“I knew something was up when he offered that old lady his seat”, remarked rider, Tim Dickenson. “Then out of nowhere he tries to start making small talk with me. Doesn’t this weirdo realize I’m trying to stare at the floor and listen to a podcast on social isolation?”
The assailant known only as “The Kind Man” began disrupting commuters after picking up a receipt and asking the entire bus if anyone had dropped it. When no one claimed the receipt he requested the driver to take the scrap of rubbish just incase anyone came back looking for it.
“Guys like that give the TTC a bad name”, remarked bus driver, Karen Salinger. “I made sure to call dispatch about him immediately.”
In an effort to drown out the man’s affable conduct several riders have begun blasting music from their smart phones and having fake conversations with each other. “I’d rather pretend to talk with someone than spend one minute having a genuine interaction with another human being”, commented long time transit rider Sarah Jordan.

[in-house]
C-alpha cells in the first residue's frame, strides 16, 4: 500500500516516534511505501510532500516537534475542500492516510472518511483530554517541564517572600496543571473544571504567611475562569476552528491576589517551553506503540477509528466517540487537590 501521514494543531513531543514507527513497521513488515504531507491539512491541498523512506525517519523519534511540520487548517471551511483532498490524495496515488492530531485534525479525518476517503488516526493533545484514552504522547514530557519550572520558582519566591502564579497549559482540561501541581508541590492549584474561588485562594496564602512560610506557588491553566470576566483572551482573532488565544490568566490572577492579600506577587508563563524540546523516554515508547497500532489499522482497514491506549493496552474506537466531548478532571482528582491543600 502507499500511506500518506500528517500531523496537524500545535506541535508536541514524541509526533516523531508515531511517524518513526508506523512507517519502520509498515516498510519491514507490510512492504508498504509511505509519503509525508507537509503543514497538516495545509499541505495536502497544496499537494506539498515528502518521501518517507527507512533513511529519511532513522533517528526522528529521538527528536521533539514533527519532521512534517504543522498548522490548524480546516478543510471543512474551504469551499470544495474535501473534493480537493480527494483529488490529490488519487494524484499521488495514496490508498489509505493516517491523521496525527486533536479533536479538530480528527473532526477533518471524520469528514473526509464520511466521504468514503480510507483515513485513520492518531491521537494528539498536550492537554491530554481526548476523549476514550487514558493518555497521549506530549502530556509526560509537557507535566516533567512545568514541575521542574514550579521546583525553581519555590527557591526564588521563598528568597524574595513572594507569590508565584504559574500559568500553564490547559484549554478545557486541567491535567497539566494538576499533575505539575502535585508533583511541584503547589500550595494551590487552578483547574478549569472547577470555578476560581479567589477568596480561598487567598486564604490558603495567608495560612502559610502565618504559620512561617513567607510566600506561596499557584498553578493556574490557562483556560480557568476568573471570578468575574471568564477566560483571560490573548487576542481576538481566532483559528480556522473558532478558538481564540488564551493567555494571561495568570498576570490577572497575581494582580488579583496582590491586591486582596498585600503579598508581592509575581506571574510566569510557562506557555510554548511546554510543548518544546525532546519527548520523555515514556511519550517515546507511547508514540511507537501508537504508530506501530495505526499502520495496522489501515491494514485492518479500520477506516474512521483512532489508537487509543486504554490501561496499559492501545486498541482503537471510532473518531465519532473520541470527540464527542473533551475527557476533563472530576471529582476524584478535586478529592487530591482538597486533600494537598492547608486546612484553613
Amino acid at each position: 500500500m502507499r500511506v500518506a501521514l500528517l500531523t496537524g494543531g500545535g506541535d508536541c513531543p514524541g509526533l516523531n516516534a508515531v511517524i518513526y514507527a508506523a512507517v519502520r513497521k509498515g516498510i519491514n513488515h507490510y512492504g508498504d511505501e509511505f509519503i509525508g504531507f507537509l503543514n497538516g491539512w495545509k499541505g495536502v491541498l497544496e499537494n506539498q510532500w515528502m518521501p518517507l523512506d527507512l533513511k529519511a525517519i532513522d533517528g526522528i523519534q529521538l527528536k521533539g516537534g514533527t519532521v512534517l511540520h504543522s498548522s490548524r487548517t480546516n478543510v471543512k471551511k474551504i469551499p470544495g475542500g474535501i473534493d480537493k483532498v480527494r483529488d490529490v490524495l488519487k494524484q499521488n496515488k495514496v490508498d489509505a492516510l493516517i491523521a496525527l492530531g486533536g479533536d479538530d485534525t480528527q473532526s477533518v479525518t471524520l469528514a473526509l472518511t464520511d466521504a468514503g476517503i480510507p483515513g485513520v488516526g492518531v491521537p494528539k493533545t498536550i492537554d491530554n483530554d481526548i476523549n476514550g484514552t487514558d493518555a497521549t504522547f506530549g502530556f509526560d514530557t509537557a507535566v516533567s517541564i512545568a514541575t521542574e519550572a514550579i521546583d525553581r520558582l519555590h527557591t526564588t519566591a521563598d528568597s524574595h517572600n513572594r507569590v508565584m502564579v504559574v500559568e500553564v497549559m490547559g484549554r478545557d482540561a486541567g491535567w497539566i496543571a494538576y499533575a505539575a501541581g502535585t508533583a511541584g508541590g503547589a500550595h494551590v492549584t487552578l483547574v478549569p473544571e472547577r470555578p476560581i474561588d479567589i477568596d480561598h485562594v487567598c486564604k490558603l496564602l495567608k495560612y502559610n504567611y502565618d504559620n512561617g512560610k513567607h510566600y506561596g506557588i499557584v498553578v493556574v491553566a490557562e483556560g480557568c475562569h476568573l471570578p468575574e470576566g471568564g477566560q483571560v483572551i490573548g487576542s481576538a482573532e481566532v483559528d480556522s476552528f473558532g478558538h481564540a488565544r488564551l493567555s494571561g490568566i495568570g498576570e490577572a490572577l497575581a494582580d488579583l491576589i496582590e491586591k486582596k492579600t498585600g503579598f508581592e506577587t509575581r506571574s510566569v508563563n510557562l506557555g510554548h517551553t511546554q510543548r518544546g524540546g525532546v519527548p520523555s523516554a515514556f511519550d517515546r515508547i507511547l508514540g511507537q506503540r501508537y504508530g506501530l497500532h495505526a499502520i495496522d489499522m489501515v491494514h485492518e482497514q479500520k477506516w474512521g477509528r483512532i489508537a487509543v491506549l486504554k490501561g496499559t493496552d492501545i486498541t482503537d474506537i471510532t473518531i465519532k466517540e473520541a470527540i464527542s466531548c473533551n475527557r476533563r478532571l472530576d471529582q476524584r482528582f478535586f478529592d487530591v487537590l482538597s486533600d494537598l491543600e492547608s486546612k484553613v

A recent report by the city indicates that this type of anti-anti-social behavior can occur with individuals who still willingly use their phones for “phone calls” or make eye contact when passing strangers on the sidewalk.
“I am hereby reintroducing the carding program, but only for these social etiquette offenders in an effort to track their movements and unprovoked greetings”, said Mayor John Tory. “It’s every Torontonian’s right to be ignored by their fellow citizen.”
At the time of this article passengers were frantically ringing the stop request bell after someone mentioned they had just turned 25, prompting the Man to begin singing Happy Birthday.